Nikita Bezrukov's dissertation proposal defense will be held on Friday, September 25th at 10am EST. It will take place on Zoom.
The proposal document can be found here, and the abstract is included below.
Title: Caucasus in Motion: On Morphological Mobility and Clause Structure
Advisor: David Embick
Committee: Julie Legate, Rolf Noyer, Martin Salzmann
The proposed dissertation project provides an in-depth look at the syntax and morphology of mobile verb inflection in the linguistically diverse Caucasus area, and situates the fragmented literatures on these languages within the broader theoretical discussion of second-position clisis and verb-second word orders in the languages of the world. Many Armenian, Iranian, and Lezgic (more broadly, NE Caucasian) varieties use TAM and (Subject) Agreement markers to mark narrow focus whereby a verb inflection marker encliticizes directly onto the focused constituent. Crucially, this is observed in a subset of (periphrastic) forms only, and elsewhere these morphemes are hosted by the verb itself. In the Tatic (< Iranian) languages of the South Caucasus and NW Iran, instead of marking focus, such mobile morphemes show robust second-position effects in out-of-the-blue contexts, where the mobile marker encliticizes to the leftmost syntactic element in the relevant domain. Armenian, Northern Talysh and Udi famously show both second-position effects and focus-sensitivity at the same time. Moreover, in Armenian and Udi, a single mobile element shows both types of properties whereas Northern Talysh distinguishes between second-position and focus-marking mobile elements.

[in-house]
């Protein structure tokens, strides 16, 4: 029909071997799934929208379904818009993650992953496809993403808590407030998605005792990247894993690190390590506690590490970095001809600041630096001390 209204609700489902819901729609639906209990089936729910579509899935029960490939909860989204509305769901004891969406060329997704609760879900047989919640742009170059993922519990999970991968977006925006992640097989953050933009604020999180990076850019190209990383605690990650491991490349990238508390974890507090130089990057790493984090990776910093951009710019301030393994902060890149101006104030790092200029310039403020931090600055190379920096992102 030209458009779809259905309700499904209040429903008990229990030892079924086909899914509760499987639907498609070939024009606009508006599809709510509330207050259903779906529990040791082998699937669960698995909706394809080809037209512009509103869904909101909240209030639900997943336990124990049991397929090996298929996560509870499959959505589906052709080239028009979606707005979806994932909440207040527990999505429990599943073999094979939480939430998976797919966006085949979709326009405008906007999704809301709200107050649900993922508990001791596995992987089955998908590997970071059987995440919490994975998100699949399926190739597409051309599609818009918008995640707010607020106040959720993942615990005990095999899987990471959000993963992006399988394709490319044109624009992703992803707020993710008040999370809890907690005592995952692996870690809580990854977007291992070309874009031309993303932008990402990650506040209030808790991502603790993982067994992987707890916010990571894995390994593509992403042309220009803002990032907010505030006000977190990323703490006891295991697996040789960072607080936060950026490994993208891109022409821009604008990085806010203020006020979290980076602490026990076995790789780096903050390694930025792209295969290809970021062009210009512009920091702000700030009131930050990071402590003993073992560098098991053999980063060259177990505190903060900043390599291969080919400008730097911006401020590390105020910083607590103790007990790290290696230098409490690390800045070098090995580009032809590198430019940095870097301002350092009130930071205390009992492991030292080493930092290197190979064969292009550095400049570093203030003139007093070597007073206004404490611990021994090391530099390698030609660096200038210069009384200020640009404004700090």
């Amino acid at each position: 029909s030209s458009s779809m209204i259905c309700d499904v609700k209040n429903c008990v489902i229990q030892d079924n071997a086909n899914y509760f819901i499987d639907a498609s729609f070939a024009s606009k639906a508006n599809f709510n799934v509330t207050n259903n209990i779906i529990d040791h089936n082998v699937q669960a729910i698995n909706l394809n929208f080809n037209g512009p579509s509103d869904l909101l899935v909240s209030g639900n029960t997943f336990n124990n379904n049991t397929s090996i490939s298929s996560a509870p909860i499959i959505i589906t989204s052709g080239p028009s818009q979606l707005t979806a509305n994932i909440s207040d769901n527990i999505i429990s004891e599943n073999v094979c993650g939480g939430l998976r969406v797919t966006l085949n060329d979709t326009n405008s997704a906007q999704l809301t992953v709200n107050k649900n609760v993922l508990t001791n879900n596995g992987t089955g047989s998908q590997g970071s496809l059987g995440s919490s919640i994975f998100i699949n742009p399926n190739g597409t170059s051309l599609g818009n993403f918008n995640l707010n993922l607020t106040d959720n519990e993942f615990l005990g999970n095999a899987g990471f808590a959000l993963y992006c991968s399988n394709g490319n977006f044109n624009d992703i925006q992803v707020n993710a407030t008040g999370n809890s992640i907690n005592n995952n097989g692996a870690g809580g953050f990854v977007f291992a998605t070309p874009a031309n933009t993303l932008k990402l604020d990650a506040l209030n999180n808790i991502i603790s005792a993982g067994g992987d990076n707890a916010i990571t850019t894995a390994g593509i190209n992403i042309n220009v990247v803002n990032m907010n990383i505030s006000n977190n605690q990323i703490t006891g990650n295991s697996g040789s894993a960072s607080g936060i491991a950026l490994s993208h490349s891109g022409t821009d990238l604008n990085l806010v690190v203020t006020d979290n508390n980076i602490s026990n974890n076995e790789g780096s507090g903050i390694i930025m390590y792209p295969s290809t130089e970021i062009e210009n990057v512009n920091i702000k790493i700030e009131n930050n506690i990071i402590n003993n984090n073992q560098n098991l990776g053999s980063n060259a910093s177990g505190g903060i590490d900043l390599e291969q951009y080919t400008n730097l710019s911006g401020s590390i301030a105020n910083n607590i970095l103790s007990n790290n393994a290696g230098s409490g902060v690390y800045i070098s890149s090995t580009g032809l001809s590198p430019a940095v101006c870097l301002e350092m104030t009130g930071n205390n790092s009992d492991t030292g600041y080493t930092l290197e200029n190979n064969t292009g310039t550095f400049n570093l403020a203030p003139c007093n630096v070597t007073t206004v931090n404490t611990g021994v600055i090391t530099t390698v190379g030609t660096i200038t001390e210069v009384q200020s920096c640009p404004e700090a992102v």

I address the question of how this typology can be derived in a constructivist morpheme-based model of the language (Minimalist Syntax paired with Distributed Morphology) through asking the following questions: (a) Where are the interpretable TAM morphemes merged in the syntax? (b) Do Subject Agreement markers with a similar distribution have the same provenance? (c) How do these mobile morphemes find their surface position? (d) How do we derive the difference between non-focus- sensitive and non-second-position (e.g., Turkic), focus-sensitive and non-second-position (Lezgic), non- focus-sensitive and second-position (Tatic), and focus-sensitive and second-position (Armenian, Udi) languages? Contra the class of influential lower-phase analyses where all the action takes place at the vP level, I argue the phenomenon of mobile verb inflection markers should be localized at the boundary between the core part of the clause (TP) and the left periphery (CP). The morphemes at play are usually the outermost TAM markers merged high in the clausal spine, and their ability to be displaced is defined by their morphological properties such as the ability to participate in head movement and lowering and by their linearization properties. The distinction between focus-sensitivity and second-position effects is attributed to the presence of two syntactic positions/zones. Second position effects are the result of the presence of Domain Delimiter, a DomP projection which sets the boundary between the clausal core and the left periphery. Information-structural sensitivity is explained by the presence of a further movement to FocP and/or TopP, to which discourse-marked syntactic elements are shifted. The co-occurrence of the DomP and a rich left periphery (FocP, TopP) coupled with morphological displacement accross these positions accounts for the distribution of mobile markers in Armenian, Talysh, and Udi.